Ever since the triumphant 1971 Lions tour of New Zealand,
expectation had been building, ahead of the 1972/3 All Blacks tour
of Europe. New Zealand had only one thing in mind. Revenge.
Their first defeat came in their second game of the tour, when
Carwyn James, legendary Lions coach the previous year, guided his
beloved Llanelli to an unforgettable 9-3 win over Ian Kirkpatrick's
team. Such were the celebrations that the town's pubs ran out of
beer that night.
By the time Kirkpatrick's men arrived in Cardiff, for their
final game in Britain and Ireland, they had suffered two more
defeats. 16-14 to the North-Western Counties at Workington. This
was the first time a touring All Black side had lost to an English
counties team. The second such defeat came two weeks later, when
Midland Counties (West) entered the history books by beating them
16-8 at Moseley's old Reddings home. That match came just four days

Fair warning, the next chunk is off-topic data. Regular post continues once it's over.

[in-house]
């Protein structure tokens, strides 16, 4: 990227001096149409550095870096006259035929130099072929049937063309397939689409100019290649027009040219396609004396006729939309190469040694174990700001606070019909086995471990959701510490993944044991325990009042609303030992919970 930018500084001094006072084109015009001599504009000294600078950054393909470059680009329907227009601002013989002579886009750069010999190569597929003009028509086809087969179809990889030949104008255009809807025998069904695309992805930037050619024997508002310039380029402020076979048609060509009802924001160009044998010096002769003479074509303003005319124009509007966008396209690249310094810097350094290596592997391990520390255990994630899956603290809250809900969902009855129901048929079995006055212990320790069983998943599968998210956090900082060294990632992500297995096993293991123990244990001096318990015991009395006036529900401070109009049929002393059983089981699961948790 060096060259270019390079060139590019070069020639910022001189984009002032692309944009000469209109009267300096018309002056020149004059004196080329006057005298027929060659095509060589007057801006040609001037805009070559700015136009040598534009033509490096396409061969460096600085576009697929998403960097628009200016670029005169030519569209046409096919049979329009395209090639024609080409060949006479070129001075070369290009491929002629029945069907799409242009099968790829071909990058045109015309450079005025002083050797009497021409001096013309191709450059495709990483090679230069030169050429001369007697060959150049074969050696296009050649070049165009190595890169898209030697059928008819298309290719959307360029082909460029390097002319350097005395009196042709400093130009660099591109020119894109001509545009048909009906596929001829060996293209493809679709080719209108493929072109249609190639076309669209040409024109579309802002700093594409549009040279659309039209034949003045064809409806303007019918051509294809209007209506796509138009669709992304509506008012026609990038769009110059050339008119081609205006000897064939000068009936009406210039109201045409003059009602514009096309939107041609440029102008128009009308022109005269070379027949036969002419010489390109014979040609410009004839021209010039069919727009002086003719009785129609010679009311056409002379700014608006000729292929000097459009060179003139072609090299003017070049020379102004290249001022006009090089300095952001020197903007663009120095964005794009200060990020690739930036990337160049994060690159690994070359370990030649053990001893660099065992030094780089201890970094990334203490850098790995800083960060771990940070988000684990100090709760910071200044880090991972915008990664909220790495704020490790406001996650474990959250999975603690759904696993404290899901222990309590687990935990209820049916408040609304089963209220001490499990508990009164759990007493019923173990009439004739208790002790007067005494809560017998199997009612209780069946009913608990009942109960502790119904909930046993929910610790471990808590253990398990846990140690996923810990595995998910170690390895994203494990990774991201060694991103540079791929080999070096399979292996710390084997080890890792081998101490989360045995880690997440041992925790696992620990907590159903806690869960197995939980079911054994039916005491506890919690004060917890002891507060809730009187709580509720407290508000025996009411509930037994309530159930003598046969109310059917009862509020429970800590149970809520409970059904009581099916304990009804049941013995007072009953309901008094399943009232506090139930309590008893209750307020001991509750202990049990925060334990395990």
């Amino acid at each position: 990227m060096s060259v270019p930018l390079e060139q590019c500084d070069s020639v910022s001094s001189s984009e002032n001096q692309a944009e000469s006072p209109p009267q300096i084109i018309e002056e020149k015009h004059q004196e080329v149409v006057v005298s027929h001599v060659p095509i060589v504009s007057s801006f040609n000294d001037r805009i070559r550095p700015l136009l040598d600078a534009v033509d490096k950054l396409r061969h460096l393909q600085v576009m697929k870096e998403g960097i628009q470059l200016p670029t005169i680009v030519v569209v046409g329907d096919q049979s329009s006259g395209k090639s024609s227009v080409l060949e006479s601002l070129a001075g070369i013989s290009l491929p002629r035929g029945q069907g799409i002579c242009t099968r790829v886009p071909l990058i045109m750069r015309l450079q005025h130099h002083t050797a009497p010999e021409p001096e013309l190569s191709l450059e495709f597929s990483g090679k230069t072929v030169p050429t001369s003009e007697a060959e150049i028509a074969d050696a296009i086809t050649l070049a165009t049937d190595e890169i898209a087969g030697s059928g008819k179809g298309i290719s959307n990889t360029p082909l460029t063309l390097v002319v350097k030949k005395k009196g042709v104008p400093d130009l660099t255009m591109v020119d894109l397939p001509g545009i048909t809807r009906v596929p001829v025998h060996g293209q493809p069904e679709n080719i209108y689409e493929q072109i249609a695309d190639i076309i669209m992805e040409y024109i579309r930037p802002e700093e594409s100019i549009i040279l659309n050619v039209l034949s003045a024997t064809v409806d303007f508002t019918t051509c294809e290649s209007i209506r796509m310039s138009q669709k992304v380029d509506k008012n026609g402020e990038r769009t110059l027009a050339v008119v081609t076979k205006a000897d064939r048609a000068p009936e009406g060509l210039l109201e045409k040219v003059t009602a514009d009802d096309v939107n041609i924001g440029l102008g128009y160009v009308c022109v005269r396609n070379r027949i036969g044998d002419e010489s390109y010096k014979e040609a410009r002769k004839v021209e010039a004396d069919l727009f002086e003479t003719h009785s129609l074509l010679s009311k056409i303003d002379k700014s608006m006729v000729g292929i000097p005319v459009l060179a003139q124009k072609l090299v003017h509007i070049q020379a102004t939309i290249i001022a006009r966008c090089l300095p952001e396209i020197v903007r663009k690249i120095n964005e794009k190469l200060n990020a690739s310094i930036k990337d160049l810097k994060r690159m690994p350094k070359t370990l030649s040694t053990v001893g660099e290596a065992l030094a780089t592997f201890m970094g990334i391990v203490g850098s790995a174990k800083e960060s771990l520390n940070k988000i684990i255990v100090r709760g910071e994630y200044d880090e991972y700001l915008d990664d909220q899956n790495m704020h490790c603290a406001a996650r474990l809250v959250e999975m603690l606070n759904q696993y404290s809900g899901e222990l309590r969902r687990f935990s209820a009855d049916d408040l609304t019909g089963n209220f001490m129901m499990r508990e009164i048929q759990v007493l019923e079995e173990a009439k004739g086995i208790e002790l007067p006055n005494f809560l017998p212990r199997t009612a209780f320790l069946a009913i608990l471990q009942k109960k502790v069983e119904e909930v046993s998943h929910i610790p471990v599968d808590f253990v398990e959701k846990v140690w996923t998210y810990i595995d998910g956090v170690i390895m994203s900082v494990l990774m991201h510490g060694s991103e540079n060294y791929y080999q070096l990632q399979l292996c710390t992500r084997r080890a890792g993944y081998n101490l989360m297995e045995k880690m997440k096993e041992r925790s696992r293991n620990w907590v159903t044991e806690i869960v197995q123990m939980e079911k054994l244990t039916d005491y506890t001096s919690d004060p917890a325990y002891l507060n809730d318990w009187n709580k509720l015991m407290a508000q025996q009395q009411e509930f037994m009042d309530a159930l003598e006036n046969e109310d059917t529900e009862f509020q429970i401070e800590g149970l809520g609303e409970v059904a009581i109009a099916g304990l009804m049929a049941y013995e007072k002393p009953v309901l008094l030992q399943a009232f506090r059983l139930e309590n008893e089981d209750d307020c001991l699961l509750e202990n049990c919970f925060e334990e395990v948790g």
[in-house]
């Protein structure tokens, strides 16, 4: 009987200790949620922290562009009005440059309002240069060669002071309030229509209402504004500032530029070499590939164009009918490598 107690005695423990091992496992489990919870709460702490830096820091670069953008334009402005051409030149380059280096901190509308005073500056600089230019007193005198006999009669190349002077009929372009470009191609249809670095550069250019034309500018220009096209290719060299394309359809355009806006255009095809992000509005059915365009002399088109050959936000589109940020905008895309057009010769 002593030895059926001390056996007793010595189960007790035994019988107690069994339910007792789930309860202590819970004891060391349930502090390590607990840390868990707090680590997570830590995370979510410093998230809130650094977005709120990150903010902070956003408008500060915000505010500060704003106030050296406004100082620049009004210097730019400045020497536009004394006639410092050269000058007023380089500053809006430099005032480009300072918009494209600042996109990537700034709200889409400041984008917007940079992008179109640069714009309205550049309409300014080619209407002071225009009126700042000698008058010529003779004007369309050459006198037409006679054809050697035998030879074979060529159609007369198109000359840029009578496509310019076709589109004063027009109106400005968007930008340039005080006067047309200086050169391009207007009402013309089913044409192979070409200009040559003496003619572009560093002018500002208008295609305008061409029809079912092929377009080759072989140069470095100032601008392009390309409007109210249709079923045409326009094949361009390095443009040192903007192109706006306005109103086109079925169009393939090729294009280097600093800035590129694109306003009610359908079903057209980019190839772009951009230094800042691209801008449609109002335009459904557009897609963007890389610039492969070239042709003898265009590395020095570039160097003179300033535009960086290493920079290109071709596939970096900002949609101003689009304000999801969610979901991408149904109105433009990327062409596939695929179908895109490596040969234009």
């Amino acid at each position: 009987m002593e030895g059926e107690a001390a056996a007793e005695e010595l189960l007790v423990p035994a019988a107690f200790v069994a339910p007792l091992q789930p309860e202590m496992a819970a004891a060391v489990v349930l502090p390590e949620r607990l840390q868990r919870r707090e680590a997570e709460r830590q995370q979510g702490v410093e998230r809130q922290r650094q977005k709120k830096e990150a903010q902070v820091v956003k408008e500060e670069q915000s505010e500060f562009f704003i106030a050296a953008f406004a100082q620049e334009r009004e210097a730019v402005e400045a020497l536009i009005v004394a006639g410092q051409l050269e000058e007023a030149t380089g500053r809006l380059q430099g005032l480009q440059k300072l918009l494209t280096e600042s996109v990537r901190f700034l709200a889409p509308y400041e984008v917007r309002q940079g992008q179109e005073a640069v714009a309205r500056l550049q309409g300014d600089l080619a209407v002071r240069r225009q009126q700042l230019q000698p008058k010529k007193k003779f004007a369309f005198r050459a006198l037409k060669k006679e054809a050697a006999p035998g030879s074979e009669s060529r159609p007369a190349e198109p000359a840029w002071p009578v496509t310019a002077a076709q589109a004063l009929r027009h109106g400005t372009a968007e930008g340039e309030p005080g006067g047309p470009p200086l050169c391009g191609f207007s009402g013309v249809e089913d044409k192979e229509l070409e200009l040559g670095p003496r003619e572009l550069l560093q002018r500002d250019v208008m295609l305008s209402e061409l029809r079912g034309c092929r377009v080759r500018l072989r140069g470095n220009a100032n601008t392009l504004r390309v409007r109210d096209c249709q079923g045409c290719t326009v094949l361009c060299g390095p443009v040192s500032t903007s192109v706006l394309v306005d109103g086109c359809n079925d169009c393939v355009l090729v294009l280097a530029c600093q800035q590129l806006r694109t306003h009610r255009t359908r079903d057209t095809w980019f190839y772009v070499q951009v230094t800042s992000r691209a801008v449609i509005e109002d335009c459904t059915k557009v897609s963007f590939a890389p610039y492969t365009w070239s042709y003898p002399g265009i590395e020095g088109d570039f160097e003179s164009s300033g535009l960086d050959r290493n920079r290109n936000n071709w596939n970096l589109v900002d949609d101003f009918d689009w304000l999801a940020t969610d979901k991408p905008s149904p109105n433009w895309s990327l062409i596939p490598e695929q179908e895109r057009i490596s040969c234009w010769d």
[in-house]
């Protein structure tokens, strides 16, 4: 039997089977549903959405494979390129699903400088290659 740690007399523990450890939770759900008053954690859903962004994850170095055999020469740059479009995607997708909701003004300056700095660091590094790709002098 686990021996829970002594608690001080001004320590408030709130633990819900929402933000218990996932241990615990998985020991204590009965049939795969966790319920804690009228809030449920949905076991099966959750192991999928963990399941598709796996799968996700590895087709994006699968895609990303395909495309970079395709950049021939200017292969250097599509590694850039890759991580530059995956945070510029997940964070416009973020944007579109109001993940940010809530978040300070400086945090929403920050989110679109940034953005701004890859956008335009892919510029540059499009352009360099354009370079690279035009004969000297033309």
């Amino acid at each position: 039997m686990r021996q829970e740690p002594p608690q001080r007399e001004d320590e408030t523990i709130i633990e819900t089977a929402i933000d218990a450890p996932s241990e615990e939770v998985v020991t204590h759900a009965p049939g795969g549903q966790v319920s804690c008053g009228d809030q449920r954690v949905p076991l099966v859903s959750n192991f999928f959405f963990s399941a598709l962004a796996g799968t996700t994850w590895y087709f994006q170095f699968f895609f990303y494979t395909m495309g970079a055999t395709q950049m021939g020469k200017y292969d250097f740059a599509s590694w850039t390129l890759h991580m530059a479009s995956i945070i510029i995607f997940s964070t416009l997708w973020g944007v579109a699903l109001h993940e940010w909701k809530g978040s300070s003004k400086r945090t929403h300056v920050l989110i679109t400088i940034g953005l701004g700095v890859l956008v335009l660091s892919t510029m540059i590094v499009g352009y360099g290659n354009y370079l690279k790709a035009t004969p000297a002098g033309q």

after New Zealand prop Keith Murdoch had been sensationally sent
home, following an incident a few hours after he had scored the
winning try against Wales, in Cardiff.
That 19-16 win against Wales was followed by victories against
Scotland (14-9) and England (9-0). The tourists were denied a Grand
Slam when a late try earned Ireland a 10-10 draw in Dublin.
The Barbarians match came a week after the draw in Ireland and
the build-up to the game made frequent references to the Lions
tour, which had seen the Lions claim a 2-1 series win, with the
fourth Test drawn. When the Barbarians selected twelve members of
the Lions party, this was immediately billed as the unofficial
I had to be there. I took the train down from London on the
Friday evening. While taking on liquid sustenance in a city centre
pub, I saw one of the Lions team having a few jars of Liffey water.
That might happen before some Barbarians games (the club still has
a reputation for mixing business with pleasure!), but certainly not
before one of this magnitude - more's the pity.
My friends successfully secured a ticket for me. Not one of
their debentures. This one came from a Welsh selector's dentist!
After enjoying the unique atmosphere of a Cardiff match day in a
pub near the ground, I took my seat - and what a seat it was!
Almost on half-way, in one of the front few rows of the old South